LTRP Note: The following is a story from the book Stories From Indian Wigwams and Northern Campfires. The book was written by Egerton Ryerson Young, a young Canadian missionary in the late 1800s, who, with his wife and small children, spent years with the Native people in Canada, living among them, loving them, and sharing the Gospel and the Word of God with them. This is one of the unforgettable stories from the “Wigwam” book. While some of the terms and writing would be considered “unpolitically” correct today, Young’s great respect, love, admiration, and acknowledgment of the value and worth of the Native people is above reproach.
While the emerging “new” Christianity has joined the secular ranks in trying to belittle and marginalize biblical mission efforts, we believe what the Bible teaches when it says to go into the world, preach the Gospel, and make disciples.
By Egerton Ryerson Young
THE VISIT OF THE FLATHEAD INDIANS & THEIR REQUEST FOR THE BOOK DENIED
Long years ago, in the depths of winter, there appeared in the city of St. Louis four Flathead Indians. They carried in their persons the evidences of many hardships and of the severest privations. Bronzed and scarred were they by the summer’s heat and winter’s pitiless blast, for many moons had waxed and waned since they had commenced their long and dangerous journey from their own land, which lay not far from the shores of the Pacific Ocean. Their trail had led them through the domains of hostile Indian tribes. Thrilling indeed had been their adventures, and many had been their risks of losing both their scalps and lives. For weeks when crossing the broad ranges of the Rocky Mountains, where gloomy defiles and dark recesses abound for hundreds of miles, they had ever to be on the alert, lest in an unguarded moment there should spring out upon them the panther or mountain lion or rush upon them the more dreaded grizzly bear.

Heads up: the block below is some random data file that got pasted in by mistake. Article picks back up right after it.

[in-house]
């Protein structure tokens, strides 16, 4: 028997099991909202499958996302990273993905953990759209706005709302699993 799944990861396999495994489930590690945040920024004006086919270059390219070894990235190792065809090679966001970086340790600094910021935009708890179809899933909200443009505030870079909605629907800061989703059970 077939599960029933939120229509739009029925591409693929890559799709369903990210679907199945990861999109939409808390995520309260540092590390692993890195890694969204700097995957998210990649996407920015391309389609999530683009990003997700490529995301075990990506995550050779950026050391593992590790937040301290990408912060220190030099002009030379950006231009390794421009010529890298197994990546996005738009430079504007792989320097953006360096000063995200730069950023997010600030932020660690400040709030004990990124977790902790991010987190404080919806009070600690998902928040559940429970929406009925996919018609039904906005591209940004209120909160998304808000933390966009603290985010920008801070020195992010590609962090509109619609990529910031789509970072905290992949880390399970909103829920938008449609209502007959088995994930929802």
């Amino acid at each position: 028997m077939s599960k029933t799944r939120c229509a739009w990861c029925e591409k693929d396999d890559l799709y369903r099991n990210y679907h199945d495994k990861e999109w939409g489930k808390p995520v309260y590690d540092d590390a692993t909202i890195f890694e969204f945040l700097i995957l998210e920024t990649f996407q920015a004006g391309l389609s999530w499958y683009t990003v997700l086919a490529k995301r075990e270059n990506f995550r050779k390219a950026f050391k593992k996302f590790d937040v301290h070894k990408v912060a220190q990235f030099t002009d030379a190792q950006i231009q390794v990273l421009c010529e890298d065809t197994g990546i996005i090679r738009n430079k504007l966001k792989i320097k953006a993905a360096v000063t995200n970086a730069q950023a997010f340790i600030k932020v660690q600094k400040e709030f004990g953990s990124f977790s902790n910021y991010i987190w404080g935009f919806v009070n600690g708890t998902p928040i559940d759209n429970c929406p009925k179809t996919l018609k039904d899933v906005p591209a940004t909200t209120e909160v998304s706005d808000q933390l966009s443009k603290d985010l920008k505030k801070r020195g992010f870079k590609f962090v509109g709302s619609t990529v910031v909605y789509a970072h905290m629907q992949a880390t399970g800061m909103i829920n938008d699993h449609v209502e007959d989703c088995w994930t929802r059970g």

But although their very appearance bore pathetic evidence of their privations and sufferings, yet very little had they to say about themselves or their personal sorrows. An all absorbing longing had got into their hearts to be the possessor of one thing, and this passion had dwarfed into insignificance every thing else to them. There had been implanted by some chance seed-sowing such a craving for something to satisfy their spiritual natures that in order to get this for which their souls now longed they had unflinchingly faced all the storms and dangers of that fearful journey. Yet to the thoughtless white men to whom they first addressed themselves, very strange and meaningless seemed the importunate request or petition of these gaunt, wearied red men. They came, they said, from the land of the setting sun; across the great snow-clad mountains and the wide prairies for many moons they had traveled; they had heard of the white man’s God and of the white man’s book of heaven; a stranger had visited them and had told them things that had excited the whole tribe. He had told them of the great God who had made all things, and that the white man had a book which told all about him and what they were to do to have his favor. So that they might obtain this book they had come from their home far away across the Rocky Mountains. Thus strangely they pleaded for a copy of the word of God.